[0029] As shown in FIG. 1, a horizontal drive motor 1, a gear 1a provided at an output shaft of the motor 1, a gear 2a, a worm gear 2b and a worm wheel 3a which rotates the horizontal shaft 3 are provided inside the main body 11. The rotation of the motor 1, slowed down by the gears 1a and 2a, the worm gear 2b and the worm wheel 3a, is transmitted to the horizontal shaft 3. As the horizontal shaft 3 rotates, the telescope unit 13 is rotationally driven along the vertical direction around the horizontal shaft 3. An encoder 4 is provided at the horizontal shaft 3.

[0030] The encoder 4 is constituted of a disk 41 and a photointerrupter 42. FIG. 2 shows the disk 41 of the encoder 4. The center 0 of the disk 41 in FIG. 2 matches the rotational center of the horizontal shaft 3 in FIG. 1. A plurality of slits 41a are formed along the external circumference of the disk 41. The number of slits 41a may be, for instance, 16,200. Thus, the interval between the individual slits is equivalent to a 360°/16200=80 sec angle.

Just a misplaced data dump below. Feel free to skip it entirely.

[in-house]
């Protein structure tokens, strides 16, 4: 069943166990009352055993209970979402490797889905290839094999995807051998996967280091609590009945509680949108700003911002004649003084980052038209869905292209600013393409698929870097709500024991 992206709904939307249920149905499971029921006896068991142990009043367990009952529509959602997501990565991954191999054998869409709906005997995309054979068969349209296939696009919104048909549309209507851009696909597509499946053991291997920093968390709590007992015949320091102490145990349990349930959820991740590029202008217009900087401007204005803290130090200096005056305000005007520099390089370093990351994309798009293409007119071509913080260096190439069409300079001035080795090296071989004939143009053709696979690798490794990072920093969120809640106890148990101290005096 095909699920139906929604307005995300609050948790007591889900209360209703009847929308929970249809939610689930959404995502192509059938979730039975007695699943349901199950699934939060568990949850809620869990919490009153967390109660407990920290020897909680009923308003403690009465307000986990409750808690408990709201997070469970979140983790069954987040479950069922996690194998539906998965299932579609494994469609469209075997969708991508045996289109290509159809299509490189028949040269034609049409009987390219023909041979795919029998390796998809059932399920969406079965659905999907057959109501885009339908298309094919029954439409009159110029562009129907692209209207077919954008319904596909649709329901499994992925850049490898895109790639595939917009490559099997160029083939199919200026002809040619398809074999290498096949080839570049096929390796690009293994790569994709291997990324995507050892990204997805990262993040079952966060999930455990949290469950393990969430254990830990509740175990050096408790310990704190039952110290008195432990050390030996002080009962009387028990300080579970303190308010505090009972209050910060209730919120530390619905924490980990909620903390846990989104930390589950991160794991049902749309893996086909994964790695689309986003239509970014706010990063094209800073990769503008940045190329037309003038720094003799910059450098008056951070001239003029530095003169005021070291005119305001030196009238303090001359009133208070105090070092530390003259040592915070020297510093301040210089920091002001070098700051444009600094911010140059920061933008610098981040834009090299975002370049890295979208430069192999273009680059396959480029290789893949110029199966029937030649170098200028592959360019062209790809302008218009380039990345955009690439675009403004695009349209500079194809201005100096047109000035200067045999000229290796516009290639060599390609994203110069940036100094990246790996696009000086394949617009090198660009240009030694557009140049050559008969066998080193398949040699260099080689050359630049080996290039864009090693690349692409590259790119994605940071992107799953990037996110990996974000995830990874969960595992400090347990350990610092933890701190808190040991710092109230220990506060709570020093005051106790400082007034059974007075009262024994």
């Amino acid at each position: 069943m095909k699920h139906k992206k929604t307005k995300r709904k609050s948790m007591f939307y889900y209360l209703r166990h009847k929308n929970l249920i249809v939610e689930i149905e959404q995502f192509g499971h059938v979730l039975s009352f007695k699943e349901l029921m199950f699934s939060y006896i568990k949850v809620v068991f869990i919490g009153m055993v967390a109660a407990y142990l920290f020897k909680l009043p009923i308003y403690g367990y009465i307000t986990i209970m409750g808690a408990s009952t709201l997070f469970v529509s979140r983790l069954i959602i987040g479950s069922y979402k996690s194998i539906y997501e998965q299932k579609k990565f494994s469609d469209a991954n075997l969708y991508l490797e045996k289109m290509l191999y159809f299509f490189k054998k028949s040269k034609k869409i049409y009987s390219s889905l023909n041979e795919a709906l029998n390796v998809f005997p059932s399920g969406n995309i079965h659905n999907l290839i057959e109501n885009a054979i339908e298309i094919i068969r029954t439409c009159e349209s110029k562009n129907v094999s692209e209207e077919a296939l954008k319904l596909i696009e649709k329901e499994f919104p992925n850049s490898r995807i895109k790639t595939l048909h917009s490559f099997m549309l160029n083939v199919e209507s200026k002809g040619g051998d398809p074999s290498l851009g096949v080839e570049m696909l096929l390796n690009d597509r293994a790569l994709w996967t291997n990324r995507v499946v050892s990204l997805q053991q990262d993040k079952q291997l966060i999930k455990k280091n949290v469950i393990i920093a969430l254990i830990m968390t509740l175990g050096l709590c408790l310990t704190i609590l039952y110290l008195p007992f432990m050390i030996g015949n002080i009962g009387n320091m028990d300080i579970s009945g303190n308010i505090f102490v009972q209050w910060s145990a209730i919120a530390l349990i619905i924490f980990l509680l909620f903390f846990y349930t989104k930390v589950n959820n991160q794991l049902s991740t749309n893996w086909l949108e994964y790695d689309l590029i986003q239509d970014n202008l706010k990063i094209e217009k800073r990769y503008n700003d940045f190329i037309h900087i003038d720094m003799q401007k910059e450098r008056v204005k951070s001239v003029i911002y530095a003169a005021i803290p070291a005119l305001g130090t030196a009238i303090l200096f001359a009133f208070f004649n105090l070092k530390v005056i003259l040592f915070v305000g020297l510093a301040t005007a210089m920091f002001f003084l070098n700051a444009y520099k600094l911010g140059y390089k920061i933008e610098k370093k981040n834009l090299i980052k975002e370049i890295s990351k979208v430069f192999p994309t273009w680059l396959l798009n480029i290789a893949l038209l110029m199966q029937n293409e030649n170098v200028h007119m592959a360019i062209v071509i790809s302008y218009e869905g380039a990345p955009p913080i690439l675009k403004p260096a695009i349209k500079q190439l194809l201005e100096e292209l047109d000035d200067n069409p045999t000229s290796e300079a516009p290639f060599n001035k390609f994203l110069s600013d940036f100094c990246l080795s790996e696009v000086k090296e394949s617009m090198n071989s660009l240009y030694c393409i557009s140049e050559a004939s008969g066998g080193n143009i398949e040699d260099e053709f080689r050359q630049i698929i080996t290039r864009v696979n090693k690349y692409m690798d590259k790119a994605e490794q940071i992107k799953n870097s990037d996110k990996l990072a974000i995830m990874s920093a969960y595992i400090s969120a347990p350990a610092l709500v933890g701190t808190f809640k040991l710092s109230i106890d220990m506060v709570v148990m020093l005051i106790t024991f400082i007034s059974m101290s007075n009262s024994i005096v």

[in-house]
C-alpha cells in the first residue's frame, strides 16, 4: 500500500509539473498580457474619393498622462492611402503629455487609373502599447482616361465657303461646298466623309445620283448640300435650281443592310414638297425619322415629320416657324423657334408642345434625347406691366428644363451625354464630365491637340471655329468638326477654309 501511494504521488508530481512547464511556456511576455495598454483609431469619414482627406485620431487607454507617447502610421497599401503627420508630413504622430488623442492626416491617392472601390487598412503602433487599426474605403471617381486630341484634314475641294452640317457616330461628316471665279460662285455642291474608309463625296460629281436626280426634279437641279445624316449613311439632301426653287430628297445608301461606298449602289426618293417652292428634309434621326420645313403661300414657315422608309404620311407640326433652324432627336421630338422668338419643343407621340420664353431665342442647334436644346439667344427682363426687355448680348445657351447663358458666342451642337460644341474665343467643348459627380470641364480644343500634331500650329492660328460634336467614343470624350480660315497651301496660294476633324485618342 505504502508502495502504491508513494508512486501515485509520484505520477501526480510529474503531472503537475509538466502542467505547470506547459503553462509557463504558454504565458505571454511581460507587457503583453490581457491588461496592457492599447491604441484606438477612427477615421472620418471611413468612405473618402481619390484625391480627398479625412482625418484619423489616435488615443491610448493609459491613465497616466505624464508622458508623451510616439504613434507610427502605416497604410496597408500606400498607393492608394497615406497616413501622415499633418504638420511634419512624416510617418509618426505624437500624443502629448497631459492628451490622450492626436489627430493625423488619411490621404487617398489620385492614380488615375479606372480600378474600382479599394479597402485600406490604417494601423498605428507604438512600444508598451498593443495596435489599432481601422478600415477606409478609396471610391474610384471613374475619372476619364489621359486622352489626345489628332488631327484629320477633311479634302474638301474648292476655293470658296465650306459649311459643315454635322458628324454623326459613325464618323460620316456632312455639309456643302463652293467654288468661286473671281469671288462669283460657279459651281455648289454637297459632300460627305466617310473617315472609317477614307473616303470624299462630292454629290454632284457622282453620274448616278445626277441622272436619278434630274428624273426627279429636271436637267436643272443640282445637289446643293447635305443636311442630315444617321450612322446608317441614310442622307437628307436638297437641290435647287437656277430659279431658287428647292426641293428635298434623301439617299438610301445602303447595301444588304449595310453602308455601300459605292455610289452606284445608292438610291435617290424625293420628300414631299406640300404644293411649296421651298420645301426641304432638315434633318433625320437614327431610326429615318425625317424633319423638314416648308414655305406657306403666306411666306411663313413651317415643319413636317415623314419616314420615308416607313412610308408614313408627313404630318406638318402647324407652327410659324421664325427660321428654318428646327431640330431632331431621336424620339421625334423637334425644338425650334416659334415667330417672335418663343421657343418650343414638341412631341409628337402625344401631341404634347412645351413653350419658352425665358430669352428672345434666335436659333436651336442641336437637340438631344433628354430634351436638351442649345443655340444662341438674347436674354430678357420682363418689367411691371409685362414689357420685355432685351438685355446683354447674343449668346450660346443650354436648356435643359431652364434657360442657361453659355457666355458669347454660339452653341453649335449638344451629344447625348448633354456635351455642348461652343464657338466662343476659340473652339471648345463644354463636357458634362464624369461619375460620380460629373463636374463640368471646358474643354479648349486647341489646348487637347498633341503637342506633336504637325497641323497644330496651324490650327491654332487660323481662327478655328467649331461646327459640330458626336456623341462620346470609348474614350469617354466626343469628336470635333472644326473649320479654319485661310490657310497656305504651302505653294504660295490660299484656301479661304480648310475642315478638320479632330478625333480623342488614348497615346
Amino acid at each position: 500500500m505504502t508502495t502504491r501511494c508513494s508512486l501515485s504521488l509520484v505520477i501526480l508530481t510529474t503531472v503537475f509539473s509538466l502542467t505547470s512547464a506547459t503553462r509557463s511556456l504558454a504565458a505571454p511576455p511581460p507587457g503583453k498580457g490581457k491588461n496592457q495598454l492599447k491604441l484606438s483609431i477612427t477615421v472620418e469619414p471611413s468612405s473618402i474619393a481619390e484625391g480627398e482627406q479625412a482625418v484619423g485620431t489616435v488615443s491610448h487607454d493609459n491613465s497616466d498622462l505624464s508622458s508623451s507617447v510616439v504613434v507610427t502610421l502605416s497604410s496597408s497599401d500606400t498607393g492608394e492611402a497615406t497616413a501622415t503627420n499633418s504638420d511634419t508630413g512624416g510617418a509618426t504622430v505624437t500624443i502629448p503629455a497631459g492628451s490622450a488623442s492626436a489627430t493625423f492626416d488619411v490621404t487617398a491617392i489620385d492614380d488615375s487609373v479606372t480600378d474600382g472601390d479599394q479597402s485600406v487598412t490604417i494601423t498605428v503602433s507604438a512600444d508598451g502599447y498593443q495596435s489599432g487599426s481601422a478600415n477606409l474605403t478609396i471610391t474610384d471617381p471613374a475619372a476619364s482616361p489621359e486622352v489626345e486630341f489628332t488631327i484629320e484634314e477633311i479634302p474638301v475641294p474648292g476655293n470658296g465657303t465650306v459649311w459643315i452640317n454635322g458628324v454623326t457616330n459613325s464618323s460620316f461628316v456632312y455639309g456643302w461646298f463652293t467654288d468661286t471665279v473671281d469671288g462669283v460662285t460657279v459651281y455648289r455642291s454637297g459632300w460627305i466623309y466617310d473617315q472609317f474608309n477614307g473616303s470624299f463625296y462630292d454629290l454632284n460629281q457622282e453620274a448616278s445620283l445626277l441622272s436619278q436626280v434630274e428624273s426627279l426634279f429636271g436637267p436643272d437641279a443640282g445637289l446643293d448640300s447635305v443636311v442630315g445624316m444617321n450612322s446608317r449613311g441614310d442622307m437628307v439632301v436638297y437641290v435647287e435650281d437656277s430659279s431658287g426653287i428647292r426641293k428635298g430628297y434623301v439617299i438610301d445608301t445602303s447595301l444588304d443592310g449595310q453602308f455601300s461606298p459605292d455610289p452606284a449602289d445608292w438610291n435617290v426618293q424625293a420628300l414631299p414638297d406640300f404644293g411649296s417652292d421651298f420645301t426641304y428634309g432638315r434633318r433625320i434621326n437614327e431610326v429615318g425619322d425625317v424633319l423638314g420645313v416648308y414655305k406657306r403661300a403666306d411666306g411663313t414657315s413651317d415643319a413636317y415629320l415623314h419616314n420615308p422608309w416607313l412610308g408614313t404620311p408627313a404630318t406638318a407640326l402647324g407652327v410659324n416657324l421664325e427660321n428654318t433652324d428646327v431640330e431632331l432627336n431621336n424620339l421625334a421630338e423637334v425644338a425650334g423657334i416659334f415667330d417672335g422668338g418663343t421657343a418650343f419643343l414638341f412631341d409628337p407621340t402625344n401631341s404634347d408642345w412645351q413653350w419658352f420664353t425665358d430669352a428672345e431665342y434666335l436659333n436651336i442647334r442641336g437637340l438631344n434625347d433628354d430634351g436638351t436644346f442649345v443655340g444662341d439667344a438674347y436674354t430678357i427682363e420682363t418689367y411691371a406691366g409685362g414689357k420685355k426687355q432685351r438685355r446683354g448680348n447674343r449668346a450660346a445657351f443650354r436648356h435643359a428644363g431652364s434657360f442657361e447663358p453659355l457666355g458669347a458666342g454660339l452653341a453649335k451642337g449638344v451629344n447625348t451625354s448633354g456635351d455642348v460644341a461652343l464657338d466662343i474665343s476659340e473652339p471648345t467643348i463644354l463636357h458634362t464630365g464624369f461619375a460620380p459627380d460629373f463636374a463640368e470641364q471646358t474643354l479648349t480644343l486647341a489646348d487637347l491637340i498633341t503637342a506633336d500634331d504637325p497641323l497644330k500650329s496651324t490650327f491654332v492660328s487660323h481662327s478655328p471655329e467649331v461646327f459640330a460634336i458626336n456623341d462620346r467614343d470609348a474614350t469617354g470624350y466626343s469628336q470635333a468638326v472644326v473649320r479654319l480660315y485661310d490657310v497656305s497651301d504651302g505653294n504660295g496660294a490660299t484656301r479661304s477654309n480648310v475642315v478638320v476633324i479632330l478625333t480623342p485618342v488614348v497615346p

[0031] The photointerrupter 42 in FIG. 1 includes a light emitting element and a light-receiving element (not shown), with the slits 41a of the disk 41 set between the light emitting element and the light-receiving element. Light emitted by the light emitting element of the photointerrupter 42 is irradiated on a slit 41a of the disk 41, and the light, having been transmitted through the slit 41a, is received at the light-receiving element of the photointerrupter 42. The light-receiving element outputs a detection signal indicating the intensity of the received light. As the horizontal shaft 3 rotates causing the disk 41 to rotate, the light received at the light-receiving element alternately indicates high intensity and low intensity since it is alternately transmitted through a slit 41a and blocked over the area between slits.